Perhaps if Ailanthus wasn’t so invasive and there weren’t so many around, maybe we could find beauty in its tropical foliage and abundant winged seeds. With its large compound leaves the tree of heaven is often mistaken for our native black walnut or sumac species but there are some distinct differences: the tree of heaven has alternatively arranged compounded leaves made up of 11-25 leaflets with smooth, not serrated, margins and a glandular tooth located near the leaf base. And unlike the distinct leaf scar of the black walnut, the tree of heaven has large heart shaped leaf scars that are difficult to miss when the tree is without leaves. Its smooth bark conveys its impressive growth rate with tan fissures that look like stretch marks that appear as it matures. The flowers that occur in early summer are large clusters of yellow above the leaves with male flowers being more conspicuous and abundant than their female counterparts. In female trees these flowers gave way to winged papery seeds with twisted tips that turn reddish over the course of the season. Almost every part of the tree has lived up to Ailanthus’ Chinese translation of a “foul smelling tree,” with the male flowers and the bark and leaves (when crushed) smelling of burnt or rancid peanut butter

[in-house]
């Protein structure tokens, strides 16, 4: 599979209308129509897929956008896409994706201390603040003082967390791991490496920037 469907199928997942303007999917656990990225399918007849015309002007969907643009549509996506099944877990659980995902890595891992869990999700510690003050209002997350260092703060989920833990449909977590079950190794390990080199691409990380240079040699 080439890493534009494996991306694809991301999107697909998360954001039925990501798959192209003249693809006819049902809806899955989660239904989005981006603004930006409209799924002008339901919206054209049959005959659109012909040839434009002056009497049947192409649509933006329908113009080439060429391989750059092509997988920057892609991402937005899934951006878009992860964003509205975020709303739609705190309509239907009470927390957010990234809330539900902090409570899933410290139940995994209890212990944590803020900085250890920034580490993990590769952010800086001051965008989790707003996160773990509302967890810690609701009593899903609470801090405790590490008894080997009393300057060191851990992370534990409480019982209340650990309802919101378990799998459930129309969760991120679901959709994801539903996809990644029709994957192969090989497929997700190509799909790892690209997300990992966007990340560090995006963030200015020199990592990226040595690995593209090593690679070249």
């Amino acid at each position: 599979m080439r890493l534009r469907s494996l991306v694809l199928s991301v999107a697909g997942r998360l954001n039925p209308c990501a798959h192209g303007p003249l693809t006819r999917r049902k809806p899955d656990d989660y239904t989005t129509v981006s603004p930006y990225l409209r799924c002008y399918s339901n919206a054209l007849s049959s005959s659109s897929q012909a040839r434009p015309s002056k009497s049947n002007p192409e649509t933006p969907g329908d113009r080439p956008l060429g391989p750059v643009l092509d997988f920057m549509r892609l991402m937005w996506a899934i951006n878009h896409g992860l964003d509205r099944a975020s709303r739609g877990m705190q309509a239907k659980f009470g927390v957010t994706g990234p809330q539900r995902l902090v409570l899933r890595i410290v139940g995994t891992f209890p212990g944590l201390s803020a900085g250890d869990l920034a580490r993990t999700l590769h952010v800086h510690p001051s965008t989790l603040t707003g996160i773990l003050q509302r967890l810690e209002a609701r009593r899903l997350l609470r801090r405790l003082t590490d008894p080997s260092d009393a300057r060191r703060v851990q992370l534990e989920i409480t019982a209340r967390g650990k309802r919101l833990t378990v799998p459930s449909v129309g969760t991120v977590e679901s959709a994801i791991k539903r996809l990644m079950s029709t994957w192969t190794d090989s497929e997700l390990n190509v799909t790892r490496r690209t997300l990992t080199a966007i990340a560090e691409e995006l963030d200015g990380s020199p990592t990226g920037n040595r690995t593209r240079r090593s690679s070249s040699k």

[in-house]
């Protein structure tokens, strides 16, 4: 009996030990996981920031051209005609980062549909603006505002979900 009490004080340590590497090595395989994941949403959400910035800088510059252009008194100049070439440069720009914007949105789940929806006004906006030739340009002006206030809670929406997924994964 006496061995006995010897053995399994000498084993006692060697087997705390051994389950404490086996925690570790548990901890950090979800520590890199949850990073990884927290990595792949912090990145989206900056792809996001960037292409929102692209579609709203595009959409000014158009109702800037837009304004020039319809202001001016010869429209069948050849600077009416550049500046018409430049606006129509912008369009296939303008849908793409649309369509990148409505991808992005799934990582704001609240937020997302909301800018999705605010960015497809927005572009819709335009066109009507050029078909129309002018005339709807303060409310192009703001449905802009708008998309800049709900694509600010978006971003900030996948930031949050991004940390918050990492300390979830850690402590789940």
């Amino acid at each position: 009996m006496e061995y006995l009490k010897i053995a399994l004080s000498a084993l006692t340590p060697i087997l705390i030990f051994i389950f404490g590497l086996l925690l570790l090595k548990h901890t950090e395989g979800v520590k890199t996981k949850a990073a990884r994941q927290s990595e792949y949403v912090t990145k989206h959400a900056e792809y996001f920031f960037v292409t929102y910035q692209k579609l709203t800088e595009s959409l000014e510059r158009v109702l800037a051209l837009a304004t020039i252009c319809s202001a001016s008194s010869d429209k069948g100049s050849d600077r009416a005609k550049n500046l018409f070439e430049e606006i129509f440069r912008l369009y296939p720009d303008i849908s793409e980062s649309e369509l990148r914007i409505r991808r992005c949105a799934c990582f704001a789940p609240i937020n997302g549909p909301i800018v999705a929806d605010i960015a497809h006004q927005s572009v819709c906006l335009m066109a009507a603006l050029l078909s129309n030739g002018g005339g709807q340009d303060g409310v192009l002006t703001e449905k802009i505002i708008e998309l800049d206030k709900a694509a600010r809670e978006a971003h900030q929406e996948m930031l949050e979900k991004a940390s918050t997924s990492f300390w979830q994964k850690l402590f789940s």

While undesirable in most places in the United States, the tree of heaven is notoriously hard to remove, especially once it has established a taproot. Specimens have been known to survive cutting, burning and having herbicide applied and come back all the more vigorous. Therefore, seedlings should be removed as early as possible to prevent establishment. Once the trees become larger repeated cutting and possibly even repeated herbicide applications to the cut stump or the leaves is required. The tree of heaven also lacks any major pests or pathogens that could potentially keep its population in check – however, prevention is always the preferred method of control.

For D.C. residents, since the tree of heaven poses such an environmental threat, its removal does not require replacement under the District Urban Forest Preservation Act and the Tree of heaven is not eligible for any of our residential planting programs. For more information about invasive species that threaten the District’s tree canopy and how to control these species, consider attending one of our non-native invasive removal workshops held in the spring or summer.